Remember: we haven’t had liberal management of the economy in so long – three decades – that people have forgotten what it looked like in the 1933-52 and 1965-80 periods. Bill Clinton came to office with a mixed bag of policy initiatives: liberal goals like marginal tax hikes, nationalizing health care and an energy (BTU) tax, and more conservative promises like free trade agreements and welfare reform. Clinton got his tax hikes and a few additional regulatory statutes passed (we’ll leave aside for now the ticking time bomb of his housing credit policy), but his health care plan and BTU tax died even in a Democrat-controlled Congress while the free trade agreements (NAFTA and GATT) passed, and once we had a Republican Congress, they teamed up with Clinton to pass welfare reform, a capital gains tax cut, and a number of smaller conservative priorities while restraining spending and ultimately running a budget surplus. In other words, the overall record of the Clinton years was moderate and bipartisan given the deals that got made between the two sides. (Clinton also benefitted from external good fortune that bears no resemblance to the conditions of today – a period of relative world peace and huge growth in democracy and free trade worldwide).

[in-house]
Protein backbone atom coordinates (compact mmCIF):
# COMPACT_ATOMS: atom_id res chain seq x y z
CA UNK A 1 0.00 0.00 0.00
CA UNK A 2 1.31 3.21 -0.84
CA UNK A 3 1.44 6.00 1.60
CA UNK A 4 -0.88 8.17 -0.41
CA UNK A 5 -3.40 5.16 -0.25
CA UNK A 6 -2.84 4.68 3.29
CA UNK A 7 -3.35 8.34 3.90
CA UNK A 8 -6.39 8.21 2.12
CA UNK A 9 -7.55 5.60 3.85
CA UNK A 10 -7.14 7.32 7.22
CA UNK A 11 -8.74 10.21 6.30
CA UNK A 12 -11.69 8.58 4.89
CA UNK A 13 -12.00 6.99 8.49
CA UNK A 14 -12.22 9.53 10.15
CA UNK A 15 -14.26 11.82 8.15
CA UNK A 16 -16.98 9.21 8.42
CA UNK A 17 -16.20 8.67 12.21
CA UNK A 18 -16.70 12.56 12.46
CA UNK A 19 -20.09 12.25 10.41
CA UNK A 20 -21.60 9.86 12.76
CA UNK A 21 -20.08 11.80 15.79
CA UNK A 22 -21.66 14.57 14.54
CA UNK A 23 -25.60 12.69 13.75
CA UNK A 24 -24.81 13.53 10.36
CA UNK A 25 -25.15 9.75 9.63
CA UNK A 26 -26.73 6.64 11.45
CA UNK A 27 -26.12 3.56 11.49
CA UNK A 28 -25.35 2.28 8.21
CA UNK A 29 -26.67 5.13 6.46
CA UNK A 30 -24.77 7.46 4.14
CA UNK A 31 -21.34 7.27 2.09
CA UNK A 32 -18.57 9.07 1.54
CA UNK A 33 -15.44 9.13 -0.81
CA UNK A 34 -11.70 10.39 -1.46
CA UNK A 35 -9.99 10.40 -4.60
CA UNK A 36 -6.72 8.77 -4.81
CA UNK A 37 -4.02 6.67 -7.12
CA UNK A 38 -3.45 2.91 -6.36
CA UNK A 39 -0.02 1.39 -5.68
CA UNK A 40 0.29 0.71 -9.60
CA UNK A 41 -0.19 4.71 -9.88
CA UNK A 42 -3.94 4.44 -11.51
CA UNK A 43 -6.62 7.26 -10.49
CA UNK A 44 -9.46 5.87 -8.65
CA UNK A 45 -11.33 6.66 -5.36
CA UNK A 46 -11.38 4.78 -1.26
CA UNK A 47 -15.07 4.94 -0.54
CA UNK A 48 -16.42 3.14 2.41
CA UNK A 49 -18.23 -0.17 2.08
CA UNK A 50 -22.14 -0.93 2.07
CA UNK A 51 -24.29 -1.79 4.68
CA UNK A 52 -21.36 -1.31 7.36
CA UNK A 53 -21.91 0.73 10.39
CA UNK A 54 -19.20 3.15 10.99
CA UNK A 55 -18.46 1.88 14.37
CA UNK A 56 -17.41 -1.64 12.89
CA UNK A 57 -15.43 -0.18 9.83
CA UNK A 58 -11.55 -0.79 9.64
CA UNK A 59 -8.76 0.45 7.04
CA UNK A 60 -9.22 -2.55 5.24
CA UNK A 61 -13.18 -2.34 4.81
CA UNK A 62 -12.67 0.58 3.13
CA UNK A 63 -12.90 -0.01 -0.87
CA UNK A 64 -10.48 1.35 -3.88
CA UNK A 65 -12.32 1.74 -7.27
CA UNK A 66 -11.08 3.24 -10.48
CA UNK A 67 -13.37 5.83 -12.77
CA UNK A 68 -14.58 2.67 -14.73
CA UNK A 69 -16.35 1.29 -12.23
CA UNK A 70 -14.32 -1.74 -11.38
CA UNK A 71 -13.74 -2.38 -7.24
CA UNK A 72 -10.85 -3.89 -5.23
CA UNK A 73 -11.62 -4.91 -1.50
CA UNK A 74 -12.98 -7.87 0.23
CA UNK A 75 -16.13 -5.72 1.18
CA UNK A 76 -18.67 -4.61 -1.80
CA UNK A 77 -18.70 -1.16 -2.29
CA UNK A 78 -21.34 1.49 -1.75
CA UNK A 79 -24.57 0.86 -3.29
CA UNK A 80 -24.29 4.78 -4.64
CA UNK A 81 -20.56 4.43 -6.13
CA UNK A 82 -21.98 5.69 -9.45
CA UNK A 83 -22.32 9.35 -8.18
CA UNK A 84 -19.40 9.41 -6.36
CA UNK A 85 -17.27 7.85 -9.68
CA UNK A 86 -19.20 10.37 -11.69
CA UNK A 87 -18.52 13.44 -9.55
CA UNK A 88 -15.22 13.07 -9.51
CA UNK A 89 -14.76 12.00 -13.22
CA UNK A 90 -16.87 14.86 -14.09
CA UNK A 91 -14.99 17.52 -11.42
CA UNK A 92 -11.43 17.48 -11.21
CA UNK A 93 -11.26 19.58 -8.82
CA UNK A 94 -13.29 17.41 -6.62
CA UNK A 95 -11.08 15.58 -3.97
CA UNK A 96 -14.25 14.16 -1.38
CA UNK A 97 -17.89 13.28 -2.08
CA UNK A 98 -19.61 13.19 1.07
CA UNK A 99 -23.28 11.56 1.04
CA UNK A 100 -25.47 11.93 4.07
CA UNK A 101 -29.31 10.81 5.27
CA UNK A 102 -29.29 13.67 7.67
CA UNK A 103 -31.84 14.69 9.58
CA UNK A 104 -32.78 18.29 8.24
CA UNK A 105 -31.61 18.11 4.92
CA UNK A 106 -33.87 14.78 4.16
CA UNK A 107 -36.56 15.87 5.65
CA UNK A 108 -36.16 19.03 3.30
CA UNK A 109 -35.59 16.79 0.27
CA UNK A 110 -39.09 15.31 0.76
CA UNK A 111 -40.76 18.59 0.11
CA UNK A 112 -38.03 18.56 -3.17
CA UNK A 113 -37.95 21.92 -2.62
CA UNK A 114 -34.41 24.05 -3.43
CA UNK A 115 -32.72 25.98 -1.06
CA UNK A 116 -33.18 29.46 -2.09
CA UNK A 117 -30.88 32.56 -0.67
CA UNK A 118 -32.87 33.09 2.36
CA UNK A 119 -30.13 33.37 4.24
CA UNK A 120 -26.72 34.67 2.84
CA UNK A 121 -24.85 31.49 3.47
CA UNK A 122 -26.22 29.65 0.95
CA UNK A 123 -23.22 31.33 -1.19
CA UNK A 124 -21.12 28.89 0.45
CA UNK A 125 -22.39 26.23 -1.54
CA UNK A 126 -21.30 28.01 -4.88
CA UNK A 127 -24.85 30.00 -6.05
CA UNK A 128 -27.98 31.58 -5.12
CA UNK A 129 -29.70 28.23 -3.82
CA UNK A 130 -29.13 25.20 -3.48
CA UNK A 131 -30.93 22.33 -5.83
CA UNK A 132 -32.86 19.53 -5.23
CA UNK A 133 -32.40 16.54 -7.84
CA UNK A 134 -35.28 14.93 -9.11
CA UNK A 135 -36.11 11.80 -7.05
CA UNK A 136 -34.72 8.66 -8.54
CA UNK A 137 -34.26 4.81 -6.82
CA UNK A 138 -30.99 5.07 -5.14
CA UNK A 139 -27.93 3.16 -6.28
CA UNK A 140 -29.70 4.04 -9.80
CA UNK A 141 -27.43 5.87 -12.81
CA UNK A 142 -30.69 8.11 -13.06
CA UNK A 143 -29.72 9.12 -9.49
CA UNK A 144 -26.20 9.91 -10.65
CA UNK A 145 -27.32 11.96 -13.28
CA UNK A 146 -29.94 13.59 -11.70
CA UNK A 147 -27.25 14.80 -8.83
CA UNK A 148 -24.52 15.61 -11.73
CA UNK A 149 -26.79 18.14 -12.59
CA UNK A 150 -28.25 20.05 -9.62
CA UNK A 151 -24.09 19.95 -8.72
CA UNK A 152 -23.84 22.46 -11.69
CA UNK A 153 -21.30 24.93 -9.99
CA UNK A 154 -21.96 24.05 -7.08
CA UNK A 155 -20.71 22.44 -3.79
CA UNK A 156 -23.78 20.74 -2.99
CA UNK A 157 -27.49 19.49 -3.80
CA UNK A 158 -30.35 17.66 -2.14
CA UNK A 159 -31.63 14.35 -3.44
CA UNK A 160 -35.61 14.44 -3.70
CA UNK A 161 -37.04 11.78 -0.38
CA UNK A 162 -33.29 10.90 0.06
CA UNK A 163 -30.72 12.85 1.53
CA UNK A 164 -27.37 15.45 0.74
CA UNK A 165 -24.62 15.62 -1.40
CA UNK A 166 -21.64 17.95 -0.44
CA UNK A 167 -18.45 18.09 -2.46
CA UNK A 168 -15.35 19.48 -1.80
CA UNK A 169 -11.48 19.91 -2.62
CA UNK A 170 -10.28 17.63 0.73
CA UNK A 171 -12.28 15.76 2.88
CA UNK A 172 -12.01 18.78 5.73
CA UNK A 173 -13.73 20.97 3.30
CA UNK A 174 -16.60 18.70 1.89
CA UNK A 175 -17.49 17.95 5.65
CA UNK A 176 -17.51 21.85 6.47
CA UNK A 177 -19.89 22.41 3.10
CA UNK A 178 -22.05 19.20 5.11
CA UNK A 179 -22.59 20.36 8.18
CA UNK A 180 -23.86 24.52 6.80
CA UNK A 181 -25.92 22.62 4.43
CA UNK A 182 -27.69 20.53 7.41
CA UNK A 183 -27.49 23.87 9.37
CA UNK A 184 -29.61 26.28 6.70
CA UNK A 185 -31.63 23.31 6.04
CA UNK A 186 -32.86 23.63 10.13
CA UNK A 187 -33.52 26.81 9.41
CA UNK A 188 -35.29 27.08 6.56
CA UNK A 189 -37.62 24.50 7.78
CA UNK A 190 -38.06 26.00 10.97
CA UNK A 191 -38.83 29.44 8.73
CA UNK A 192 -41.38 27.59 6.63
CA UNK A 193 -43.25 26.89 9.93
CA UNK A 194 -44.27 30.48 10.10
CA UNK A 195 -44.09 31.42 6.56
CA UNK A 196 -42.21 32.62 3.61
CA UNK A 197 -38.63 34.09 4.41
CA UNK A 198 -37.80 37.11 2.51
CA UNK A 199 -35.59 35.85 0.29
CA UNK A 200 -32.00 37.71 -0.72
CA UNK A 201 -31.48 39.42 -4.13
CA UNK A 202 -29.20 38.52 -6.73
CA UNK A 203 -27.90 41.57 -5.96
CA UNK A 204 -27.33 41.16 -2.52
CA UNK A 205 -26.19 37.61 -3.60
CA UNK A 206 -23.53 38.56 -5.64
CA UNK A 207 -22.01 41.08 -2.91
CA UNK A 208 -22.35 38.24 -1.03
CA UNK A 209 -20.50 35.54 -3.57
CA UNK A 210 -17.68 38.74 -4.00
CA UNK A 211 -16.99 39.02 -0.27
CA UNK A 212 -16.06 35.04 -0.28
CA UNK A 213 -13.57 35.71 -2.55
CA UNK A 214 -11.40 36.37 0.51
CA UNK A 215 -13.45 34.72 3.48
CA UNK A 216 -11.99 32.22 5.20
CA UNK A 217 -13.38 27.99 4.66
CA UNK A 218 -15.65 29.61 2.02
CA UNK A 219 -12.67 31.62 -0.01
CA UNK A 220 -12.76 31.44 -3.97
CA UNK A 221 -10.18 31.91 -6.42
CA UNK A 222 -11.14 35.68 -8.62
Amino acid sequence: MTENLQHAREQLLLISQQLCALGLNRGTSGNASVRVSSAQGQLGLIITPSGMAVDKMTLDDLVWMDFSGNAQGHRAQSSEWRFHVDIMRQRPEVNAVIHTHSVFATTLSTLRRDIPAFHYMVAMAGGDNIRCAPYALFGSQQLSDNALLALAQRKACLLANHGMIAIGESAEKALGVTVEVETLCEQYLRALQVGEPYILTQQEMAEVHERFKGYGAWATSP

By contrast, Obama and the Democrats have now committed themselves irrevocably to massive growth in government spending, and the odds are that they are not done there, as we are likely to see the ghosts of economic liberalism past and of Eurosocialism present come knocking: more marginal tax hikes, a government takeover of health care, protectionism, massive new regulations, measures to tip the labor-management balance towards unions, restrictions on energy production, you name it. No serious adult can believe that any of this will help the economy; Obama, by always talking about “saving” rather than creating jobs, seems to imply that he, too, recognizes that he can’t promise any improvements. Indeed, liberal economic policy has never been about enabling growth so much as assuming it will happen and fighting over how to divide the spoils. Republicans and conservatives can feel secure in their opposition to these economic policies because we know they don’t work.
So there you have it: Obama and the Democrats, by ramming the ‘stimulus’ bill through on a party-line basis and bulldozing Republican opposition, have taken ownership of old-time Big Government liberalism; they have surrendered to Republicans the very issues that divided the GOP and attracted moderate swing voters to the Democratic banner; they have energized and galvanized their opponents; they have discarded the pretense of bipartisanship; and they have, in the end, lashed themselves to the mast of policies that are proven not to work. The only thing the stimulus bill will stimulate is conservatism.